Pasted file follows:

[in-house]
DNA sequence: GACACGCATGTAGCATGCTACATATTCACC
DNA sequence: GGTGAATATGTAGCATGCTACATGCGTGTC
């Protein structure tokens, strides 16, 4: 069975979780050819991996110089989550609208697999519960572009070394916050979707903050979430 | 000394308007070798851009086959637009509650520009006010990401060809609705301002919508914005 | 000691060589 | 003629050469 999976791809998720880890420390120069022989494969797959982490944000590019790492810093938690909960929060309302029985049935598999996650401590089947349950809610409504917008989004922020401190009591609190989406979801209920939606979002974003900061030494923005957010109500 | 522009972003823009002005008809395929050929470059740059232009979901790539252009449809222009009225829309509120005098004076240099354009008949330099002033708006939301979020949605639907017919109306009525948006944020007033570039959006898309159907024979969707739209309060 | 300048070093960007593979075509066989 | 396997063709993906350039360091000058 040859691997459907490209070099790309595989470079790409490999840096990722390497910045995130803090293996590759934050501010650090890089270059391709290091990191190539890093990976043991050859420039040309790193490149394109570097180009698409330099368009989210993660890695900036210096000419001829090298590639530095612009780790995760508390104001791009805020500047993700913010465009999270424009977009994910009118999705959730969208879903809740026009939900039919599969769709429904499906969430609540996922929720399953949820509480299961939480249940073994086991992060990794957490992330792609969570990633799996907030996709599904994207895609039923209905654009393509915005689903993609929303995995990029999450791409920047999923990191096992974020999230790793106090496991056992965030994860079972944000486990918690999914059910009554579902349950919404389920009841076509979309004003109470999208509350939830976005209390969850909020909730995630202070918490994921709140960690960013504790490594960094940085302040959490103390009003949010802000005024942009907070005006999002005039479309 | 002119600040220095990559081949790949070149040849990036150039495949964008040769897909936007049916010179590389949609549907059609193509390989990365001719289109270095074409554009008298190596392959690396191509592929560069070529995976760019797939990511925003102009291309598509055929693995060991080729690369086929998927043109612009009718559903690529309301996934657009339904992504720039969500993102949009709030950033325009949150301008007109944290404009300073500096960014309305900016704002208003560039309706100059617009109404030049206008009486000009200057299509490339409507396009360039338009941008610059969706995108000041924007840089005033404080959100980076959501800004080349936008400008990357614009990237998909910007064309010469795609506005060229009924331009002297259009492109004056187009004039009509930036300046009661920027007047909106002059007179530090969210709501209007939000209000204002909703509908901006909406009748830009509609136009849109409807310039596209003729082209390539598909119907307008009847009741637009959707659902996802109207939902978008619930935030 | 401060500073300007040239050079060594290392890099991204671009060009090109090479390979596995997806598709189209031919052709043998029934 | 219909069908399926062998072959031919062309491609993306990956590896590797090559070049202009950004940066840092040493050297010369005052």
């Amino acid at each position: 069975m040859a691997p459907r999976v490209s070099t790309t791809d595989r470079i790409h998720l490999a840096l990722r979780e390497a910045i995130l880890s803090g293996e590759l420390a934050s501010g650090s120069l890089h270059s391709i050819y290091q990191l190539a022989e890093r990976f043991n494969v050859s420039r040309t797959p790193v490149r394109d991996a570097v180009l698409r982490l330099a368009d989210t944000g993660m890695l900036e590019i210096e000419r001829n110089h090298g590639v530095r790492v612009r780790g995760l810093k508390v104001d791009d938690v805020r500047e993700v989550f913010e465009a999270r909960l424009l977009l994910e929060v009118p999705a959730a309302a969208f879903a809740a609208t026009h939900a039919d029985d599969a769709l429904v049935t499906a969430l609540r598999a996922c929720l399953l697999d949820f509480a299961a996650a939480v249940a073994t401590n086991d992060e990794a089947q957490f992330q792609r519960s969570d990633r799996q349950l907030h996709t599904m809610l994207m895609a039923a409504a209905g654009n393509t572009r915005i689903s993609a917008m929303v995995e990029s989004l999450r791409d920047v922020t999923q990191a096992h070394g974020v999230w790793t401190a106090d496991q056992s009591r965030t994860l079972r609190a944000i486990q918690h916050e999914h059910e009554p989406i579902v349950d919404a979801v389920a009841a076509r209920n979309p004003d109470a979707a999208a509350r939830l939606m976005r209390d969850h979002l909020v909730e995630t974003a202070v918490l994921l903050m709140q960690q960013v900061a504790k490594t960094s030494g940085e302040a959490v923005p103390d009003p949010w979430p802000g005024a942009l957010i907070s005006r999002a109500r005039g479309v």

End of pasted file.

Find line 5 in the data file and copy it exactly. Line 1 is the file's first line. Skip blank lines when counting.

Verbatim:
């Amino acid at each position: 069975m040859a691997p459907r999976v490209s070099t790309t791809d595989r470079i790409h998720l490999a840096l990722r979780e390497a910045i995130l880890s803090g293996e590759l420390a934050s501010g650090s120069l890089h270059s391709i050819y290091q990191l190539a022989e890093r990976f043991n494969v050859s420039r040309t797959p790193v490149r394109d991996a570097v180009l698409r982490l330099a368009d989210t944000g993660m890695l900036e590019i210096e000419r001829n110089h090298g590639v530095r790492v612009r780790g995760l810093k508390v104001d791009d938690v805020r500047e993700v989550f913010e465009a999270r909960l424009l977009l994910e929060v009118p999705a959730a309302a969208f879903a809740a609208t026009h939900a039919d029985d599969a769709l429904v049935t499906a969430l609540r598999a996922c929720l399953l697999d949820f509480a299961a996650a939480v249940a073994t401590n086991d992060e990794a089947q957490f992330q792609r519960s969570d990633r799996q349950l907030h996709t599904m809610l994207m895609a039923a409504a209905g654009n393509t572009r915005i689903s993609a917008m929303v995995e990029s989004l999450r791409d920047v922020t999923q990191a096992h070394g974020v999230w790793t401190a106090d496991q056992s009591r965030t994860l079972r609190a944000i486990q918690h916050e999914h059910e009554p989406i579902v349950d919404a979801v389920a009841a076509r209920n979309p004003d109470a979707a999208a509350r939830l939606m976005r209390d969850h979002l909020v909730e995630t974003a202070v918490l994921l903050m709140q960690q960013v900061a504790k490594t960094s030494g940085e302040a959490v923005p103390d009003p949010w979430p802000g005024a942009l957010i907070s005006r999002a109500r005039g479309v």